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Authors: Amanda Prowse

The Ten-pound Ticket

BOOK: The Ten-pound Ticket
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1

Susie Montgomery held her son Nicholas close and stepped out of the bus and into the bright wintery day. She closed her coat over him, shielding him from the cold, until all that was visible was the top of his head. The sky was blue and the ground sparkled with a light dusting of diamond-like powder frost. She walked past Tilbury’s war memorial; the week-old poppy wreaths dazzled red against the pale palette, the paper petals lifting and settling in the wind.

Susie needed somewhere to stay and had no idea where to begin; after all, she’d never had to consider her future before. Since leaving secretarial college, with her framed Pitman certificates confirming her proficiency in shorthand and typing, she had coasted from party to party, from boy’s bed to boy’s bed. She had lived in comfort under her parent’s detached roof, certain in the knowledge that, like all the other seventeen-year-old girls she knew, her future was bright, happy and secure. It was 1962: life was good and out there, ready for the taking whenever she chose to take it. But that was before.

Now she skirted the square, protecting her baby from the November cold, swaddling him inside the front of her astrakhan coat and carefully moving her long tawny hair to ensure it wasn’t pressed against his delicate nose and mouth. Her eyes darted around until she spied a sign for bed and breakfast in the window of The Anchor.

Susie stepped through the saloon doors and into a warm, welcoming fug of tobacco smoke and laughter. A large open fire blazed in the rusty grate, and two tarnished horse brasses hung on either side of it. The low ceiling, once white, was now stained yellow, and the concrete slabs around the bar looked sticky, thanks to years of slopped bitter and a dirty, ineffective mop. The walls, at least, were cheerful; covered with ornaments and knickknacks – Susie spotted a door knocker pinned up next to a bronze bed pan, while overhead a cluster of postcards from British seaside resorts hid the cream-and-scarlet wallpaper from view.

The laughter stopped as she entered, and all eyes swivelled towards her. She was not only a stranger in this local bar, but she was a woman too. She looked around for a friendly face. An old man sat near the door, sipping his half pint but he kept his cap pulled down low over his eyes. A large black mongrel lay slumped across the hearth, greying hair peppered its muzzle. It was short of breath and she could hear the snuffles it made while it lapped at a saucer of beer.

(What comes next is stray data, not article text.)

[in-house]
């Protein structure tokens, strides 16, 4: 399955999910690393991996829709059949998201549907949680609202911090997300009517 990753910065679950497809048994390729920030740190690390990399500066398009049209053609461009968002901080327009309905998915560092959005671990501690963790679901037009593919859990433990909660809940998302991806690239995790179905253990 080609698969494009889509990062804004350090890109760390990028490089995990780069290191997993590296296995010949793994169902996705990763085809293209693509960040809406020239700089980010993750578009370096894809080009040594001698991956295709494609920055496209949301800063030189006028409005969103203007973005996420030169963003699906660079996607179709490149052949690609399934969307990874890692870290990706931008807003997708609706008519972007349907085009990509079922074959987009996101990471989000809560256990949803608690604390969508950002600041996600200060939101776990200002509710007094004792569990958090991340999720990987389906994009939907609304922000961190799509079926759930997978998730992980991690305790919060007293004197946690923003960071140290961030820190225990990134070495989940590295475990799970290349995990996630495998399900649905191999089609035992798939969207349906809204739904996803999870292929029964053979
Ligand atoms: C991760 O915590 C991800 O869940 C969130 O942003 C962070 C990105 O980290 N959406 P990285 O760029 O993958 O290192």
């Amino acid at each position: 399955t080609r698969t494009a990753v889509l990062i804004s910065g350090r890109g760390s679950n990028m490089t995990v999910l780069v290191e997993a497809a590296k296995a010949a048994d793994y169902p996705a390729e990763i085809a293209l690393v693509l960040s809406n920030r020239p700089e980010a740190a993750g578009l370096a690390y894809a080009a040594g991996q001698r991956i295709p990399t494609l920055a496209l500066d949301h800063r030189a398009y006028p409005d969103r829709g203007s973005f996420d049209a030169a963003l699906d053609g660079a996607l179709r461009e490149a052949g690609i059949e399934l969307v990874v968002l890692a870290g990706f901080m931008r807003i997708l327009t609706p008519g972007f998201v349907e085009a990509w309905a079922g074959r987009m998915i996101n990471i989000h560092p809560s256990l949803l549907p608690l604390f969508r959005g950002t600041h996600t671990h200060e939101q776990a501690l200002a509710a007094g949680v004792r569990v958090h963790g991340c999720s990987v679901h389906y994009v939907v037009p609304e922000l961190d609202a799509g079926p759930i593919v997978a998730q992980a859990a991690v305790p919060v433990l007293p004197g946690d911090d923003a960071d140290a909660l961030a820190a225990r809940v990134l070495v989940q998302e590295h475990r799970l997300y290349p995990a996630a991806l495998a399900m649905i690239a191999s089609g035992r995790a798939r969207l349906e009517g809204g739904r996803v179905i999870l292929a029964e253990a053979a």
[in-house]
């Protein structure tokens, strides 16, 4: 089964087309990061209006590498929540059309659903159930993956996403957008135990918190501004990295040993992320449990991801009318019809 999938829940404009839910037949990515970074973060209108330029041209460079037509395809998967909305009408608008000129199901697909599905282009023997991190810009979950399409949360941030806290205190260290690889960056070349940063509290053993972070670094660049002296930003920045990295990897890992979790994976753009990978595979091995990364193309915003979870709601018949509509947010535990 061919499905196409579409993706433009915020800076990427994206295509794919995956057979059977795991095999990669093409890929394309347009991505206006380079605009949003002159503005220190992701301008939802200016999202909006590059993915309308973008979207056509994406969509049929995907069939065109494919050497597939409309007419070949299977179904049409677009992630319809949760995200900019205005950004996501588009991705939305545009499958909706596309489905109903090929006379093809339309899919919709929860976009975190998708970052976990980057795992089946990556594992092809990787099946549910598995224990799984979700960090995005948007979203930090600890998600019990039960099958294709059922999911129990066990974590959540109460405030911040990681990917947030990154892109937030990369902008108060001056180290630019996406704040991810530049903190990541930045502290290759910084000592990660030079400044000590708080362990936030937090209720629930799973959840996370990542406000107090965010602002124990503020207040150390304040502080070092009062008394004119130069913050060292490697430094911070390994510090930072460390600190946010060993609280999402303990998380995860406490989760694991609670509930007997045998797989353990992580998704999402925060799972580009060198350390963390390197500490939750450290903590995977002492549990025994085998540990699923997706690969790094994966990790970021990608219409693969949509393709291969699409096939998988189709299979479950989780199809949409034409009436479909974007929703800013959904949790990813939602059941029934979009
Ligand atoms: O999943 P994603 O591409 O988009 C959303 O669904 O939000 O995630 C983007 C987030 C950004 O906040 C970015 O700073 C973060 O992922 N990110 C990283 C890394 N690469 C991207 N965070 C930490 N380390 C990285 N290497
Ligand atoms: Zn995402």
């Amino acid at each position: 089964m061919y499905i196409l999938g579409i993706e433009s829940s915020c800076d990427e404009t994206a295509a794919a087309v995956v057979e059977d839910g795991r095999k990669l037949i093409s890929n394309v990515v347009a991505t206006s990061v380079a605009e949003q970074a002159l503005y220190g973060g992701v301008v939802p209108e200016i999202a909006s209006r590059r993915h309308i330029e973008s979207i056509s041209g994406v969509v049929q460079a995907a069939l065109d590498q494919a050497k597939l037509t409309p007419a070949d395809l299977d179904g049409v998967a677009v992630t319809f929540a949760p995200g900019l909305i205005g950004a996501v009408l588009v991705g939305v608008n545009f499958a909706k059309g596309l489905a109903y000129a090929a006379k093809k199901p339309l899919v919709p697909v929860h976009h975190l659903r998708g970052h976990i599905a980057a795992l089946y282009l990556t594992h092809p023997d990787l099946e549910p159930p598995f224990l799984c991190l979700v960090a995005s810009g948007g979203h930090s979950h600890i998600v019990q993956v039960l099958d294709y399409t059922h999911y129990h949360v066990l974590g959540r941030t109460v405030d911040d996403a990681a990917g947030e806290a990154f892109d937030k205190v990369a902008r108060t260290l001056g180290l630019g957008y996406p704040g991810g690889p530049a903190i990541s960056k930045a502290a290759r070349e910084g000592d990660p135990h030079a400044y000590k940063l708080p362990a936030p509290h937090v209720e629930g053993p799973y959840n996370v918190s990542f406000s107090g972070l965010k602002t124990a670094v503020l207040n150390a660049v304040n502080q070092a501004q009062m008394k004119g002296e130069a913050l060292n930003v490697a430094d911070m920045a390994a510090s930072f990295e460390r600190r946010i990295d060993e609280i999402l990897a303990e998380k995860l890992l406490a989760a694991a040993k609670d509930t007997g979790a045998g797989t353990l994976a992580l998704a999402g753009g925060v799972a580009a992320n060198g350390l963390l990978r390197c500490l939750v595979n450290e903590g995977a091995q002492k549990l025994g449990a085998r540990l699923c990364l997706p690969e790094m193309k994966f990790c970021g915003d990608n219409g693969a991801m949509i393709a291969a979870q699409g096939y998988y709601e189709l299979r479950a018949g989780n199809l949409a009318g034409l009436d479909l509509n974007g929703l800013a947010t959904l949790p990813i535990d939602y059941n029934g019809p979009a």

Susie took a deep breath; she had never been in a pub like this before.

It was some moments before the barmaid and landlady, one in the same, trotted over from behind the bar on her black patented, high heels.

‘Yep?’

Susie stared at the network of lines that crept from the woman’s thin mouth, evidence of puckering up for a cigarette, probably sixty times a day for as many years. Her red lipstick bled into these tiny tributaries. Her foot tapped with impatience, she had customers to serve.

‘I saw your sign. I’m looking for a room, for a couple of weeks, for my son and me before we get on the boat to Australia.’ Susie pulled her coat open to reveal her little boy who was still sleeping. His cheeks were pink against the fur of his mother’s coat.

The landlady clapped her hand under her chin, showering ash from her smouldering cigarette down her front. She softened instantly as she took a shine to Nicholas, it was hard not to, he was angelic, beautiful and new. She poked a nicotine-stained finger into his sleeping face,

‘Ah, look at him, he’s a darling! Does he look like his dad?’ the woman drew on her cigarette and eyed the little gold curtain ring on the third finger of Susie’s left hand. She nodded and tried to smile.

‘And you’re off to Oz? What, is his dad already out there?’

‘Yes that’s it, we’re meeting him there.’ Susie delivered this to the sticky floor.

Two old men, drinking pints of Mild in the corner, suddenly laughed loudly at the precise moment she finished her sentence. They were laughing at a joke, a comment, something entirely unrelated, but for Susie, it was as if they laughed in recognition of her lie. She felt the stain of a red blush over her neck and up her face as she fought the light headedness that threatened to make her faint. She silently pleaded;
please I have nowhere else to go, please.

The woman’s mouth twitched sideways, and Susie held her breath. Happily for Susie, this lady knew what it felt like to need a bit of luck.

‘I’m Sandra and I’ve got a room you can have for a while, it’s not flash…’

Susie felt her shoulders sag with relief. ‘I don’t need flash.’ She was adamant. ‘Is there a phone box I could use, though? I just need to make a call.’